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Off the Top of My Head: Zach Hyman’s incredible season, Barry Melrose fundraiser, and Ethan Bear

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Photo credit:© Perry Nelson-USA TODAY Sports
Robin Brownlee
1 month ago
It’s obvious to anyone paying attention the Edmonton Oilers have more work to do if they’re going to extract themselves from the mineshaft they dug to start this season and make the playoffs, let alone deliver on the Cup or Bust declaration they made going into training camp.
I don’t know if they’ll manage it with as up and down as they’ve been despite getting much sorted since Kris Knoblauch took over from Jay Woodcroft – I think they have a shot – but some things I do know on the eve of 2024. For starters, the Oilers are going to need more of what they’ve come to expect from marquee men Connor McDavid and Leon Draisaitl to make that happen. I know, thanks Tips.
Likewise, they’ll need more of the same from soft-spoken and always-hustling Zach Hyman, who has done nothing but surpass expectations since he arrived from the Toronto Maple Leafs for the 2021-22 season. After a career-high 27 goals in his first year with the Oilers, Hyman improved on that with 36 goals in 79 games last season. It’s beginning to look like he was just getting started.

GETTING IT DONE

Dec 6, 2023; Edmonton, Alberta, CAN; Edmonton Oilers forward Zach Hyman (18) celebrates after scoring a goal, his second of the game against the Carolina Hurricanes during the first period at Rogers Place. Mandatory Credit: Perry Nelson-USA TODAY Sports
With the Oilers closing out 2023 against the Ducks in Anaheim tonight, Hyman has been the equivalent of more cowbell for his new coach for the better part of six weeks. He’s on pace to score 50 goals. Playing on a line with McDavid and Ryan Nugent-Hopkins these days, he’s sitting at 20 goals after a 3-2 shootout win over Los Angeles Kings last night and is among the top-10 in the Rocket Richard goal-scoring race.
Hyman, 31, helped get the Oilers started in a 5-0 win over San Jose on Thursday with the 2-0 goal and an assist. Like RNH, he’s not as likely to make the highlight reels as McDavid and Draisaitl are, but he’s been a game-breaker and difference-maker on more than a few nights. Simply put, he gets things done.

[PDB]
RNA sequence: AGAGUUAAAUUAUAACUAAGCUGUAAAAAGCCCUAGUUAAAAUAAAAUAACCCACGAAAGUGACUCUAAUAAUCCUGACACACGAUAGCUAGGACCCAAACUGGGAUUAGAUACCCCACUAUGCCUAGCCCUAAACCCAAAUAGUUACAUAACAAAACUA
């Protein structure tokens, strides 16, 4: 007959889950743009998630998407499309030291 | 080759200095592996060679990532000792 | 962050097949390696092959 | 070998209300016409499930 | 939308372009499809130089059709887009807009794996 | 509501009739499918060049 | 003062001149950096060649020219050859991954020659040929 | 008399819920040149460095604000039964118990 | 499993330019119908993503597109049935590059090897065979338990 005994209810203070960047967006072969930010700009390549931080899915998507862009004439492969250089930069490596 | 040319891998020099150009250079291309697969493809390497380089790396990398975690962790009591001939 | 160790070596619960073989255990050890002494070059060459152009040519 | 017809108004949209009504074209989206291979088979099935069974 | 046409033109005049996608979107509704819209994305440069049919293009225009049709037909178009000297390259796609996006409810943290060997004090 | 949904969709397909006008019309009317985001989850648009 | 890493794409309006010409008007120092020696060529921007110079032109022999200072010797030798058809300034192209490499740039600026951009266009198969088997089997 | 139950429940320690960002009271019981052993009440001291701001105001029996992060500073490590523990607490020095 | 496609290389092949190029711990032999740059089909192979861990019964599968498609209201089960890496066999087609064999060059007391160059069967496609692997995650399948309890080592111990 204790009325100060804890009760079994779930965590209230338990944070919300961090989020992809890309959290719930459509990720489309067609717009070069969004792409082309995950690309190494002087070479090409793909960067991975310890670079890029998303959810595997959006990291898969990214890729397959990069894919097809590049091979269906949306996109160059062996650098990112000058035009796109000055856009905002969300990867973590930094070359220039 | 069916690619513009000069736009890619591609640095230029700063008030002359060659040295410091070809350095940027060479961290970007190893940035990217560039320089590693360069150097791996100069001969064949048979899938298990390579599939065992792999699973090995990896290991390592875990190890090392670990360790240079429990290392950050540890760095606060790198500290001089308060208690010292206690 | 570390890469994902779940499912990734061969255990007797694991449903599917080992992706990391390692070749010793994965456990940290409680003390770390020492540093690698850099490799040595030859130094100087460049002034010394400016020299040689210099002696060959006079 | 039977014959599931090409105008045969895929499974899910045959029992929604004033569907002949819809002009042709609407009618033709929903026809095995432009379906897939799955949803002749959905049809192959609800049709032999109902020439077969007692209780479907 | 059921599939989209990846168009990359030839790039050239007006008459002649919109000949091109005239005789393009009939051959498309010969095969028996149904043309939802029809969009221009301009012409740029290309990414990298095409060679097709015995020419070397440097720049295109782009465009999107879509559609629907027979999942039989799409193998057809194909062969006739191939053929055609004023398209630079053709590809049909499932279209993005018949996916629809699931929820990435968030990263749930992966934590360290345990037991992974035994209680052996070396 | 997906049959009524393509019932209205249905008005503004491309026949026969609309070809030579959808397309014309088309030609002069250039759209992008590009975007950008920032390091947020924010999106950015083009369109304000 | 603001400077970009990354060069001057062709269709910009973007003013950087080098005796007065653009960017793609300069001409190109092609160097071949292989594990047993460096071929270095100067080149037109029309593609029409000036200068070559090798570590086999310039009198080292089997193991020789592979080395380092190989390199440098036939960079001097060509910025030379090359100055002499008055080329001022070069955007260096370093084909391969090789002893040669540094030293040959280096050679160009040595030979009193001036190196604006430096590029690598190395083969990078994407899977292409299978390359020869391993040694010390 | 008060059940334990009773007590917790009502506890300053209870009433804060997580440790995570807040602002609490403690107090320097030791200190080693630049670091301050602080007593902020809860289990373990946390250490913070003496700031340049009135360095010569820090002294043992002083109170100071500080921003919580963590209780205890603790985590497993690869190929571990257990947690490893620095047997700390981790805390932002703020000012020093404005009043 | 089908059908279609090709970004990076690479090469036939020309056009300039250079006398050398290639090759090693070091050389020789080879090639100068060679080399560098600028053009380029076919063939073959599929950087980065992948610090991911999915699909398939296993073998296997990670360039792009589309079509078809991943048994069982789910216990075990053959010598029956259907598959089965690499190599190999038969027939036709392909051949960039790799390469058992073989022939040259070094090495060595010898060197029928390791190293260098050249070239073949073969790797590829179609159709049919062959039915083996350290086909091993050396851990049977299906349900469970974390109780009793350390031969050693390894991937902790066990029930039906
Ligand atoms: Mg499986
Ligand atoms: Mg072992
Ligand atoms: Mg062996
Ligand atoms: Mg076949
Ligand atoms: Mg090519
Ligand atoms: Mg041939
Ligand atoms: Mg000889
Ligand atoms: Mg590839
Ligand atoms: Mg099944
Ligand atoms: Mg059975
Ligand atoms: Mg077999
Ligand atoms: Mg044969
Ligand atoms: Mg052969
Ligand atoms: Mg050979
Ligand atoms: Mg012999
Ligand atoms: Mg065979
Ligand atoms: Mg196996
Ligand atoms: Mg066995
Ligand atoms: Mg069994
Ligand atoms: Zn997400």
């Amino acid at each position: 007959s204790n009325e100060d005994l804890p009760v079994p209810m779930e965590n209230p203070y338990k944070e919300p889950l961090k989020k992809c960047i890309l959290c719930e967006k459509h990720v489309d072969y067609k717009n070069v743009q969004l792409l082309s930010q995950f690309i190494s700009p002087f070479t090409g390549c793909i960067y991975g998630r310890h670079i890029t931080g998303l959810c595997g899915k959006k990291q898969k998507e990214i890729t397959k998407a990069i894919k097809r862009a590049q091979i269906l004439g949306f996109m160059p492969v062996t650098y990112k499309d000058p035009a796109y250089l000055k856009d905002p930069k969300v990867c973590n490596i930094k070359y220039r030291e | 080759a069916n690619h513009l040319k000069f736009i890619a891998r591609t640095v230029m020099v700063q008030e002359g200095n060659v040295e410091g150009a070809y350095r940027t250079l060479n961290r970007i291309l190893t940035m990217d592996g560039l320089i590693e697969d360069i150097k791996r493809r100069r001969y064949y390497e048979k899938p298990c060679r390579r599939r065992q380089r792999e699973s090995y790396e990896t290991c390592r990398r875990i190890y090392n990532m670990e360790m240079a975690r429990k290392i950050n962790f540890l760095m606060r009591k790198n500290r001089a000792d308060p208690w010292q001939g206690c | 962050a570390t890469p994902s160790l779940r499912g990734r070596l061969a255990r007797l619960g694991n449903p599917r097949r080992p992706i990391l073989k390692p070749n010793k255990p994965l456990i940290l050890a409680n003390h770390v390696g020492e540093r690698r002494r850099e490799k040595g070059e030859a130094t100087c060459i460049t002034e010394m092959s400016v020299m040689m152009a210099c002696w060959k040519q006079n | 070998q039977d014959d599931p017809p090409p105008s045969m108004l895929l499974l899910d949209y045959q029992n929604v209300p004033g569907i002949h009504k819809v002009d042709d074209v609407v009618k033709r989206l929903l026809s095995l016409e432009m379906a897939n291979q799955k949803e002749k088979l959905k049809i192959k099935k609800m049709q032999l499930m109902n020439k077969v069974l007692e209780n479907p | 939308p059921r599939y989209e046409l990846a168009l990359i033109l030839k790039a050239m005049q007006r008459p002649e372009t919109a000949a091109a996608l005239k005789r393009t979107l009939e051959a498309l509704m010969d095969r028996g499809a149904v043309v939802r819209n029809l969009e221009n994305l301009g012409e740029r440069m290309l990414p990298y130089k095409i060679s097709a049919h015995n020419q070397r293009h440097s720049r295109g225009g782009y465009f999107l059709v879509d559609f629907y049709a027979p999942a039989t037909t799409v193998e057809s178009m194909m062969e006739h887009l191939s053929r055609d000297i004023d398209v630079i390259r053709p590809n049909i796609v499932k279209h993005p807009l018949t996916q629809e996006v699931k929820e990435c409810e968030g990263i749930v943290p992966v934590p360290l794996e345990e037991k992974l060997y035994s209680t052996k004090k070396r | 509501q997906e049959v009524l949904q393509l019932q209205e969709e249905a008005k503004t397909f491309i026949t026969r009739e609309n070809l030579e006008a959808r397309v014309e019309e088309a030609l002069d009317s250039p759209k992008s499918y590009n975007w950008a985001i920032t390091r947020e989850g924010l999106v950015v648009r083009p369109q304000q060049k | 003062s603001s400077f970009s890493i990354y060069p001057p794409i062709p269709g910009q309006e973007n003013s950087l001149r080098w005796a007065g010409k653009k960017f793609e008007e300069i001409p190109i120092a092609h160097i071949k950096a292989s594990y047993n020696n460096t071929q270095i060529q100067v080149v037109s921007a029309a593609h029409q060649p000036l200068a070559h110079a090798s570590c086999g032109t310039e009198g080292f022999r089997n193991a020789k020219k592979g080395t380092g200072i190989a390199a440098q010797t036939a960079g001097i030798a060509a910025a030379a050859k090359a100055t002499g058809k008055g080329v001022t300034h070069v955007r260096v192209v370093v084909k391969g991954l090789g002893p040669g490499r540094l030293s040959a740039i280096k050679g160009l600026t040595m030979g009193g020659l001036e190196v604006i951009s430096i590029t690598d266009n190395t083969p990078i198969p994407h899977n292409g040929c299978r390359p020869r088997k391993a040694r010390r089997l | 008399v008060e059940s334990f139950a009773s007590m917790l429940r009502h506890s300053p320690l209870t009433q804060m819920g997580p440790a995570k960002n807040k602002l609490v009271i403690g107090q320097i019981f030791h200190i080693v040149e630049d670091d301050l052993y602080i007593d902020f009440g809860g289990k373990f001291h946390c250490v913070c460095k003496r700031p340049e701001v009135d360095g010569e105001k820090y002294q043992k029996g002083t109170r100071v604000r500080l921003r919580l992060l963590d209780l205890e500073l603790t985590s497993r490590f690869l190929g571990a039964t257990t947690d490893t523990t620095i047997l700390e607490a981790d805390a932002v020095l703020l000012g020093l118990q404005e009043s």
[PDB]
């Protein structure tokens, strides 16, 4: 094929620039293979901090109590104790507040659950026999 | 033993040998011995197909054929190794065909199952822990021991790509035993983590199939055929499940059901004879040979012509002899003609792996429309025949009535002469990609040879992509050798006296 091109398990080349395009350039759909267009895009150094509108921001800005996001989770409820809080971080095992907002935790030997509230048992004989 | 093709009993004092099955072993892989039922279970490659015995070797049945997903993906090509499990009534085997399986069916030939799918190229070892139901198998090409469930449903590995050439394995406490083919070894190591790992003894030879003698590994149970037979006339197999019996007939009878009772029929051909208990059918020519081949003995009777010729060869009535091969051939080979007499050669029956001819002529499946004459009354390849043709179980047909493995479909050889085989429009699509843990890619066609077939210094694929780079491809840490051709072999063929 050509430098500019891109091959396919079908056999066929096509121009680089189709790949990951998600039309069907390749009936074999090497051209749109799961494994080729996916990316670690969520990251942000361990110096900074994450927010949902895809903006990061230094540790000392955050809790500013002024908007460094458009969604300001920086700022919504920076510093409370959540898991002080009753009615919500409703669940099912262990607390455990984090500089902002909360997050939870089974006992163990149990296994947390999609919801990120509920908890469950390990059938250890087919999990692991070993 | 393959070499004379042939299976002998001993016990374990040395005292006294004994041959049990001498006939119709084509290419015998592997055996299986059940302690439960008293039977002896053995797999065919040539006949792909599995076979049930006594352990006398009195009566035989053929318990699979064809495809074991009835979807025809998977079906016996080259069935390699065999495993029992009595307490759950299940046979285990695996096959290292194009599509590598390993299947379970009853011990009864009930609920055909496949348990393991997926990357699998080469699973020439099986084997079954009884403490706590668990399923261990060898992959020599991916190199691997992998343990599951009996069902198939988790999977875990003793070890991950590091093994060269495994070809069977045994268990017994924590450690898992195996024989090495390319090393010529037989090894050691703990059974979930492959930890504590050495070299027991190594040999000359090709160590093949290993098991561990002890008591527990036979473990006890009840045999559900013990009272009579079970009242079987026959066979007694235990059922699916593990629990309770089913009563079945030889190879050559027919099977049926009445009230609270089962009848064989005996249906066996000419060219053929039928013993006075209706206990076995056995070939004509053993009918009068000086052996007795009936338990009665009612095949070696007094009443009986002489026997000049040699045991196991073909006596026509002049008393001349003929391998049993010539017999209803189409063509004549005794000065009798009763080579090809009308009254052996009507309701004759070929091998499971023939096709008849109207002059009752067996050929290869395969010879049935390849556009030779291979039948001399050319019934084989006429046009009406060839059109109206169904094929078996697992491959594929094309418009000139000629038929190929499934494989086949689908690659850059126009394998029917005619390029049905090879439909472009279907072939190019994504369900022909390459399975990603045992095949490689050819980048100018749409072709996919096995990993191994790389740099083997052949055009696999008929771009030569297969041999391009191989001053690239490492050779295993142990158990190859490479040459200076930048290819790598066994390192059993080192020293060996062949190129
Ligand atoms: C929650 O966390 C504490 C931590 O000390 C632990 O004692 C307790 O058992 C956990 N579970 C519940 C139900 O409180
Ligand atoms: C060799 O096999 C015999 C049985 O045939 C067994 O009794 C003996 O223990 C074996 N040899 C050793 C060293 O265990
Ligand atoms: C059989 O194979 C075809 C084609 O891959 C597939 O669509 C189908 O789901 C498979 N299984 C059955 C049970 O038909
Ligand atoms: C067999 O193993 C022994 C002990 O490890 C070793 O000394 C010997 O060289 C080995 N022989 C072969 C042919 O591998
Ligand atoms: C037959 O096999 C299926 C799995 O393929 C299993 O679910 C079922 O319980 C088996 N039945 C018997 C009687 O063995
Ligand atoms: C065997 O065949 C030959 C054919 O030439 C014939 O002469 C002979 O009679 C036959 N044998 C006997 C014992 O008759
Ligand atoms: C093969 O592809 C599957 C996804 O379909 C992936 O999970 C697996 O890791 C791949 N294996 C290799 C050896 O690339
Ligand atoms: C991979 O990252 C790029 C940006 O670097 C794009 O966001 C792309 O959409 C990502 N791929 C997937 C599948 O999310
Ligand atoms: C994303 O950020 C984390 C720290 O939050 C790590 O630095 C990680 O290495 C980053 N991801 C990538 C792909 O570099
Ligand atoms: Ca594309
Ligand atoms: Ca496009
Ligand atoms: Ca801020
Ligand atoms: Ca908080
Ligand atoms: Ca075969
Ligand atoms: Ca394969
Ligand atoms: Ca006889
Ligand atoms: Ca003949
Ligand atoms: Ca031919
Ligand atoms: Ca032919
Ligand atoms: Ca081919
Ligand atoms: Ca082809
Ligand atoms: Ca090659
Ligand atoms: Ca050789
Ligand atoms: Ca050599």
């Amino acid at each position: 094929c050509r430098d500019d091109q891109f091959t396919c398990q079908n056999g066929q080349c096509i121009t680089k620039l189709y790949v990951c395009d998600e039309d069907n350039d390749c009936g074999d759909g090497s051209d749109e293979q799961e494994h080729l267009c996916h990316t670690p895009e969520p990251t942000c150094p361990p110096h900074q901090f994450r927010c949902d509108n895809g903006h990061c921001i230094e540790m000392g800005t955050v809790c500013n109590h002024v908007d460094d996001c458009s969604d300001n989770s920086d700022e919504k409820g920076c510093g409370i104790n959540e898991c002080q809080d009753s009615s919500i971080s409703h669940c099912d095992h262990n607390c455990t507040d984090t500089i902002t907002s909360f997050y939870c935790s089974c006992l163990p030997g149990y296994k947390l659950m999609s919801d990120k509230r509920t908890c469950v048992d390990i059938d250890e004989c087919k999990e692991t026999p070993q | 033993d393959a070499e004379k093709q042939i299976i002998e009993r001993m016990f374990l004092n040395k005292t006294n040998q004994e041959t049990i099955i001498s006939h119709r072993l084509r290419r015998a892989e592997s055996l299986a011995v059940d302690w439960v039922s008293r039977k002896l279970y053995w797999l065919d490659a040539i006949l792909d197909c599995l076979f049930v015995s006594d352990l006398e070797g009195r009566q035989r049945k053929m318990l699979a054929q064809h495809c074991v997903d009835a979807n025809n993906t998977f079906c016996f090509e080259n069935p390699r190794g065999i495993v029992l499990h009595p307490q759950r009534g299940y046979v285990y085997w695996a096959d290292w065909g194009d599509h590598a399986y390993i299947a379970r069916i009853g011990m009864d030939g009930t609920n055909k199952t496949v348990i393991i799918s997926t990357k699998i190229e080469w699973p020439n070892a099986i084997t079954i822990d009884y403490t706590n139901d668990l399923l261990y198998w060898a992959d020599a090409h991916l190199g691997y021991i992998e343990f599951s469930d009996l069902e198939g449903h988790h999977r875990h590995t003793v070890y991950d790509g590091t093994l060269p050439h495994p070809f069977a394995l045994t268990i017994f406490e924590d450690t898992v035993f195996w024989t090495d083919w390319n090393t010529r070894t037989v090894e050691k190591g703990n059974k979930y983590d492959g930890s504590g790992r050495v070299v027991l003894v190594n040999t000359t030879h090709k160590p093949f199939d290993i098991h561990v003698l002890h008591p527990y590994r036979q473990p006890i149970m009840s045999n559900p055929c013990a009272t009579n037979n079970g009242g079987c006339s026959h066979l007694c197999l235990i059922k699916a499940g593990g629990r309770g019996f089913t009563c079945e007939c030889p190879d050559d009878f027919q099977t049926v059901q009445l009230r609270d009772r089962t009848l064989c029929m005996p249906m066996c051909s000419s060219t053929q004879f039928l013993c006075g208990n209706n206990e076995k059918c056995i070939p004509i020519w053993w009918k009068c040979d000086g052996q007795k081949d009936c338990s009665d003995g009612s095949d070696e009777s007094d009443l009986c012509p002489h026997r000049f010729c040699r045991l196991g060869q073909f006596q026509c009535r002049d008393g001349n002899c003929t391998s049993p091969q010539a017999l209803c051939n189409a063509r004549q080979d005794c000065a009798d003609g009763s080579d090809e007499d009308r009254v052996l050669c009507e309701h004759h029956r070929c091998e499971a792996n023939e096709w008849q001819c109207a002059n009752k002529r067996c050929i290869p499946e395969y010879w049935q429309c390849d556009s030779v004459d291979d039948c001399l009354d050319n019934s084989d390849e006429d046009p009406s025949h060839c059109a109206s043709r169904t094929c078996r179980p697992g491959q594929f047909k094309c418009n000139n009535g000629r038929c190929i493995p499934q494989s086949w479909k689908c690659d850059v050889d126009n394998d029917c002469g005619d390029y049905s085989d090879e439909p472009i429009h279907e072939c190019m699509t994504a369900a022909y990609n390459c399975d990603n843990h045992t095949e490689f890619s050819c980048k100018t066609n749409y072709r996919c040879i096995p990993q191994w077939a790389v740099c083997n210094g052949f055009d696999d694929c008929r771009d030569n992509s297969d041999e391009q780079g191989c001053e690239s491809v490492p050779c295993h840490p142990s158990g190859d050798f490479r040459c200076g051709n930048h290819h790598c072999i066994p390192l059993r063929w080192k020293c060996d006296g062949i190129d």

Right now, that means Knoblauch has the luxury of going with RNH-McDavid-Hyman as his top line with Ryan McLeod flanking Draisaitl with Warren Foegele. As always, that’s subject to change, but now we’re seeing McLeod hit his stride on the second line. I’d like to see more of that as long as it makes sense. As it stands now, the Oilers have won four straight games going into Anaheim.
Yes. More cowbell.

FUNDRAISER IN MELROSE’S NAME

Barry Melrose spent a lot of time in and around hockey as a player, coach and a commentator before he retired as an analyst with ESPN in October shortly after being diagnosed with Parkinson’s disease.
Melrose, 67, is one of those colorful people involved in the game you don’t forget. While he played 300 NHL games and 178 more in the WHA, he was probably best known for the decades he spent behind the microphone. Melrose was a guy with sharp takes and a trademark mullet. He started at ESPN in 1996.
I met Melrose in 1987-88 when he was coaching Medicine Hat in the WHL. He moved west in 1988-89 to coach the Seattle when I was in Kamloops covering the Blazers. Soon after I got here in 1989 and joined The Journal, Melrose got back into the NHL as coach of the Los Angeles Kings in 1992-93. We’d bump into each other here and there. Bright lights and big city or a chilly barn in the Dub, Melrose was a fun guy to talk hockey with.
It goes without saying Melrose is in for a battle with Parkinson’s, which has afflicted the likes of Edmonton-born actor Michael J. Fox, Alan Alda, singers Neil Diamond and Linda Ronstadt and the late Muhammad Ali. The update to Melrose’s situation is that John Buccigross, his long-time broadcast partner with ESPN, has put his name behind a fundraiser in support of much-needed Parkinson’s research through the Michael J. Fox Foundation. Bravo.

REMEMBER THE BRONCOS

Yesterday was the anniversary of the Dec. 30, 1986 crash that claimed the lives of four members of the Swift Current Broncos — Trent Kresse, Scott Kruger, Chris Mantyka and Brent Ruff – when the team bus skidded off Highway 1 on the way to a game vs. the Regina Pats.
While 37 years have passed since that awful day shook the hockey community here and right around the world, those young men will never be forgotten. Bless them all.

TWO YEARS FOR BEAR

Jan 15, 2023; Raleigh, North Carolina, USA; Vancouver Canucks defenseman Ethan Bear (74) celebrates his goal against the Carolina Hurricanes during the second period at PNC Arena. Mandatory Credit: James Guillory-USA TODAY Sports
So, former Oiler Ethan Bear, 26, got a two-year contract with an AAV of $2.0625 million from the Washington Capitals Thursday.
While that represents a marginal pay cut from the $2.2 million AAV he earned on his last contract, Bear gets a second year and the chance to find his game again as he comes back from shoulder surgery. Good luck to him.

AND . . . 

The Oilers have 48 games remaining after tonight’s tilt against the Ducks. I’m thinking they win 30 of those. What’s your over/under for wins and points in the final 48 in 2024?
Happy New Year, everybody. 

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